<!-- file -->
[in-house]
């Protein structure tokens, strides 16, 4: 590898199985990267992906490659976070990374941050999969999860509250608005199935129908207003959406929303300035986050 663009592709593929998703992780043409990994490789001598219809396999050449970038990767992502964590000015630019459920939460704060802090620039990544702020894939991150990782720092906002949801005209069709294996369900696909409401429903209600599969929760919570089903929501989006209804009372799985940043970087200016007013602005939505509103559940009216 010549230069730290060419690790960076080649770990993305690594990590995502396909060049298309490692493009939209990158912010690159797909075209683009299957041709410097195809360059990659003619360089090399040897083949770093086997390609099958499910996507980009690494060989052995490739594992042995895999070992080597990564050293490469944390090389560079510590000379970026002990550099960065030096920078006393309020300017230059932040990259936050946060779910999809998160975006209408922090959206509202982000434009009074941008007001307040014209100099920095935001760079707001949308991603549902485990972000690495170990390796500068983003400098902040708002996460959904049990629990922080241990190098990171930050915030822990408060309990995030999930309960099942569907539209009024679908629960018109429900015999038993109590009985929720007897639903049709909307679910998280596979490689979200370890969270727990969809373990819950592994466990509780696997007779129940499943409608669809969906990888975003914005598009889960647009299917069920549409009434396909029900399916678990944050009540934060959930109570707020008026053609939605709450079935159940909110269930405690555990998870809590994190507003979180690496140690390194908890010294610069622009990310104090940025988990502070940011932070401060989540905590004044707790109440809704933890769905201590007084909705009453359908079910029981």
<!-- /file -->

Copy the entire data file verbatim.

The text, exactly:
[in-house]
């Protein structure tokens, strides 16, 4: 590898199985990267992906490659976070990374941050999969999860509250608005199935129908207003959406929303300035986050 663009592709593929998703992780043409990994490789001598219809396999050449970038990767992502964590000015630019459920939460704060802090620039990544702020894939991150990782720092906002949801005209069709294996369900696909409401429903209600599969929760919570089903929501989006209804009372799985940043970087200016007013602005939505509103559940009216 010549230069730290060419690790960076080649770990993305690594990590995502396909060049298309490692493009939209990158912010690159797909075209683009299957041709410097195809360059990659003619360089090399040897083949770093086997390609099958499910996507980009690494060989052995490739594992042995895999070992080597990564050293490469944390090389560079510590000379970026002990550099960065030096920078006393309020300017230059932040990259936050946060779910999809998160975006209408922090959206509202982000434009009074941008007001307040014209100099920095935001760079707001949308991603549902485990972000690495170990390796500068983003400098902040708002996460959904049990629990922080241990190098990171930050915030822990408060309990995030999930309960099942569907539209009024679908629960018109429900015999038993109590009985929720007897639903049709909307679910998280596979490689979200370890969270727990969809373990819950592994466990509780696997007779129940499943409608669809969906990888975003914005598009889960647009299917069920549409009434396909029900399916678990944050009540934060959930109570707020008026053609939605709450079935159940909110269930405690555990998870809590994190507003979180690496140690390194908890010294610069622009990310104090940025988990502070940011932070401060989540905590004044707790109440809704933890769905201590007084909705009453359908079910029981």